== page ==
Everyone loves a challenge, and we at OVEC are no different. I’m excited to tell you about a challenge OVEC has received from the Mary Reynolds Babcock Foundation. Between now and June 1, we need $20,000 in donations from folks like you. If we raise that $20,000, then we will receive a $20,000 matching grant from Mary Reynolds Babcock. Please help out and donate. Choose your method to donate here or go directly to our secure online server here.
With help from generous members, supporters and donors like yourself, you can double the value of your donation and also assist us in reaching our program and financial goals for 2016. When you donate to OVEC, you are connecting to a group that amplifies the voices of people living in communities impacted by the extreme extraction of coal, oil and gas (mountaintop removal mining and fracking, respectively). Your support helps to protect mountain communities and our precious water resources, which we must safeguard if we are to have sustainable economic development.
For example, because of OVEC’s active involvement and legal standing on lawsuits aimed at stopping toxic water pollution from mountaintop removal, settlement agreements in 2015 alone have provided more than $750,000 to the West Virginia Land Trust, a land conservation organization that preserves and protects our water and land for future generations.
In addition, during the 2016 WV legislative session, OVEC educated citizens about several bills which would have benefited the oil and gas industry. The most egregious, dubbed the “Nuisance Bill,” would have shielded companies (any) that interfere with the enjoyment and use of one’s property. Fortunately for landowners and our environment, this, and other measures favoring the oil and gas industry failed.
Beyond our efforts to preserve and protect the environment in West Virginia and the region, OVEC works on the root cause of many of the problems our state is facing—the issue of big special interests’ money in politics. Since 2002, OVEC has encouraged greater participation in our democracy by advocating for public funding of elections—a proven system where many small donors show their support of a candidate by contributing a small amount to their campaign; this qualifies a candidate to receive adequate public funding to run their campaign. Not only does this system increase civic participation, it also works!
In 2012, after one candidate was elected to the WV Supreme Court of Appeals through the use of public funding, the pilot project was made permanent by the state legislature. And now, in this election year, two candidates for the WV Supreme Court have opted to use this program. In essence, our successful campaign finance reform program is helping to preserve the integrity and impartiality of the state’s high court.
With our southern communities facing the economic impacts of coal’s decline, in addition to challenging polluting and extractive industries, OVEC is promoting a just and sustainable economic transition.
For example, OVEC partners with the Coalfield Development Corporation, which received funding from the U.S. Environmental Protection Agency to train young people, unemployed miners and veterans in environmental remediation work. OVEC’s primary role with this project is to serve on a broad steering committee, recruit trainees, promote the program through traditional and social media, and educate trainees about environmental justice. Also, we are partners in a gardening project with the Huntington Boys and Girls Club in Huntington, WV, to teach children useful skills and about the benefits of growing, eating and cooking local, healthy fresh foods.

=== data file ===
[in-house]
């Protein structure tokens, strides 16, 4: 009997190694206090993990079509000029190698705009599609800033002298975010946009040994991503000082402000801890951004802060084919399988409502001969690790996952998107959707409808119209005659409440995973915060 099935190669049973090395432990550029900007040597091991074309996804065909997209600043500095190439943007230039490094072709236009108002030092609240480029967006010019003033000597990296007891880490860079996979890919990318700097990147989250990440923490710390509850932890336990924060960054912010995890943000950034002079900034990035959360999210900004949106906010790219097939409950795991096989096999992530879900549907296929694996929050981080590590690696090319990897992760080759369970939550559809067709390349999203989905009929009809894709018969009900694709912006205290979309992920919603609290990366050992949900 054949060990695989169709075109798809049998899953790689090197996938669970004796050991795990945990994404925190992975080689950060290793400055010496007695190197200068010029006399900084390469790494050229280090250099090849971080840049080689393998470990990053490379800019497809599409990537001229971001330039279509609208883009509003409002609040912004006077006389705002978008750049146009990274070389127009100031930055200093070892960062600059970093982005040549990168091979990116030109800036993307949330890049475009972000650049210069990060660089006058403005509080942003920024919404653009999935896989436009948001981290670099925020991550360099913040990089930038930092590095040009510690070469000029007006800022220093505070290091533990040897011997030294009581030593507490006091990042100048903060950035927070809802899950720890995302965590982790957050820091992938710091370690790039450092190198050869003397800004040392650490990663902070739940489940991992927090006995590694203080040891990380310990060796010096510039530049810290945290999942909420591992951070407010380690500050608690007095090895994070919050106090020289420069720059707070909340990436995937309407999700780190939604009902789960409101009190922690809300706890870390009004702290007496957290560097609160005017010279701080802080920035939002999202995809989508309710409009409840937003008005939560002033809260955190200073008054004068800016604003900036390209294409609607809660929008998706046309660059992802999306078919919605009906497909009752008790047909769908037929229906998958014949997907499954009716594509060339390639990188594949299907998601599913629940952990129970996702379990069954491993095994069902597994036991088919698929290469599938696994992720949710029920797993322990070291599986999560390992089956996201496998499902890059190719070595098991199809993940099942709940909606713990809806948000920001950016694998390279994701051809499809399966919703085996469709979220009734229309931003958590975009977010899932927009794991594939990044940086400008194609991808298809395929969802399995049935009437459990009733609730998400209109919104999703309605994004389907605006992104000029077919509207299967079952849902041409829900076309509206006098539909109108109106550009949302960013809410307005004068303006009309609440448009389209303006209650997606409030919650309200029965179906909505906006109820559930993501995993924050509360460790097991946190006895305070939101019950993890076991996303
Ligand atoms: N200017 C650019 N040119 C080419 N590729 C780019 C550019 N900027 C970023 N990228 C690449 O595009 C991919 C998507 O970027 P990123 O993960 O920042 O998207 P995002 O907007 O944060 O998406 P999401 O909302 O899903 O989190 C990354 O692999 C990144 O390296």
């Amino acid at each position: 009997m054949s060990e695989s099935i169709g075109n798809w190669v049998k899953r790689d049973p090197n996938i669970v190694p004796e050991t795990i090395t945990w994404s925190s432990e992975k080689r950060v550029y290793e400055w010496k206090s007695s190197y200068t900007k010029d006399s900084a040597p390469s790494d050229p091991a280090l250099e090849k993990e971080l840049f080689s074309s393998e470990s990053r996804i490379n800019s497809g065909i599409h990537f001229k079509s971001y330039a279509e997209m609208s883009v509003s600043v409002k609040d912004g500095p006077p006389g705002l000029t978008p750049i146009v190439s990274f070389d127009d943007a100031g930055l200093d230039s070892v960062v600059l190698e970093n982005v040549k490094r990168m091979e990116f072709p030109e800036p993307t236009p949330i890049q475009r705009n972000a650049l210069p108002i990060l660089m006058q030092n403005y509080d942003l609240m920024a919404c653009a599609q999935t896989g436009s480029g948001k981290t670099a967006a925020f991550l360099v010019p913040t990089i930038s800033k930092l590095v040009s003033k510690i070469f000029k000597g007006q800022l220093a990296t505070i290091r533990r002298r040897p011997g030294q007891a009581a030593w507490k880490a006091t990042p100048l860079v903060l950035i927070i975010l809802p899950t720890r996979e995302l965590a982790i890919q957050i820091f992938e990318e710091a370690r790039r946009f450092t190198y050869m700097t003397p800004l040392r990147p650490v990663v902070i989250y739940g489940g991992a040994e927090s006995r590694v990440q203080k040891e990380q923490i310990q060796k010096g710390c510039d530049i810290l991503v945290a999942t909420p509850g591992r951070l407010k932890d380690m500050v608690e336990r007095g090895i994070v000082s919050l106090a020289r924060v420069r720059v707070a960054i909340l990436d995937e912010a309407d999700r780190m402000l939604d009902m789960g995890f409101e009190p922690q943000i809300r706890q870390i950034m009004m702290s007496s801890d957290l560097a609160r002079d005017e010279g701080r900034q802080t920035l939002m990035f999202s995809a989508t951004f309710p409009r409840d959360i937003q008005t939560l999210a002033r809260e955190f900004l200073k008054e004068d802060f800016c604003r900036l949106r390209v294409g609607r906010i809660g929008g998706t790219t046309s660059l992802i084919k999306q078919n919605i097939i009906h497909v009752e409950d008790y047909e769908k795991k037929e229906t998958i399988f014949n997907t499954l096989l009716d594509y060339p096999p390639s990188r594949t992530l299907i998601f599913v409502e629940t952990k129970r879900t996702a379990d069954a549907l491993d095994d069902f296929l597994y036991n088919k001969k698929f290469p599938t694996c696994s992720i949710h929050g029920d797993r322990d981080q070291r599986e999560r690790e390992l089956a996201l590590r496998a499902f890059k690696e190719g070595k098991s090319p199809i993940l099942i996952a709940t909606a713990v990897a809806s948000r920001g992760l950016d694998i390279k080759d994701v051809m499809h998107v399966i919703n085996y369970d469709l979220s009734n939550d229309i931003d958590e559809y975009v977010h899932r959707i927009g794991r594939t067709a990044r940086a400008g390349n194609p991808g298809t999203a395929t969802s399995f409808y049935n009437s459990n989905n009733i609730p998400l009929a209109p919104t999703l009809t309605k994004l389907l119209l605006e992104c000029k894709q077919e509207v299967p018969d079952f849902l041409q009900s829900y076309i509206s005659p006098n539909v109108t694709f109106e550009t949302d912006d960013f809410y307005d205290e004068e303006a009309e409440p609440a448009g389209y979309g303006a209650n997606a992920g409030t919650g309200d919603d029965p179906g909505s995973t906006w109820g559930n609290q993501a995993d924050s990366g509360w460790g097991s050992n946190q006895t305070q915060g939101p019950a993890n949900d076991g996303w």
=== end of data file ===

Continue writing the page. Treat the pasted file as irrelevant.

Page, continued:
Additionally, OVEC works with The Alliance for Appalachia to educate the public and others to promote the reauthorization of the federal Abandoned Mine Land (AML) program beyond 2022. Clean up for problems in Central Appalachia alone is currently estimated at $2.3 billion dollars, funds which could provide jobs which heal the land and help prevent further water pollution.
OVEC is also promoting the federal RECLAIM Act of 2016 (Revitalizing the Economy of Coal Communities by Leveraging Local Activities and Investing More), which would accelerate the release of $1 billion from the unappropriated balance in the AML Fund from 2017-2021, to assist with “economic revitalization, diversification, and development in economically distressed communities through the reclamation and restoration of land and water resources adversely affected by coal mining…” (http://halrogers.house.gov/uploadedfiles/reclaim_act_2016.pdf).
Of course, all of OVEC’s efforts require the financial support of dedicated and caring people like you. Won’t you please take advantage of this opportunity today to double your giving by donating?
Please take the time to simply fill out the enclosed card and mail your check in the envelope provided or go directly to OVEC’s website to donate here or here. Even if you have recently renewed your membership, will you consider an additional donation to help OVEC secure this $20,000 matching grant from the Mary Reynolds Babcock Foundation?
Thank you for your generous support of OVEC’s work!
For a just and sustainable West Virginia,
Janet Keating, OVEC Executive Director
p.s. Remember, we only have until June 1, 2016, to qualify for the $20,000 matching grant. Won’t you please answer the call? Donate on-line today here or here. Double your donation with this matching grant! OVEC is a 501 (c) 3 nonprofit, so all donations are tax deductible.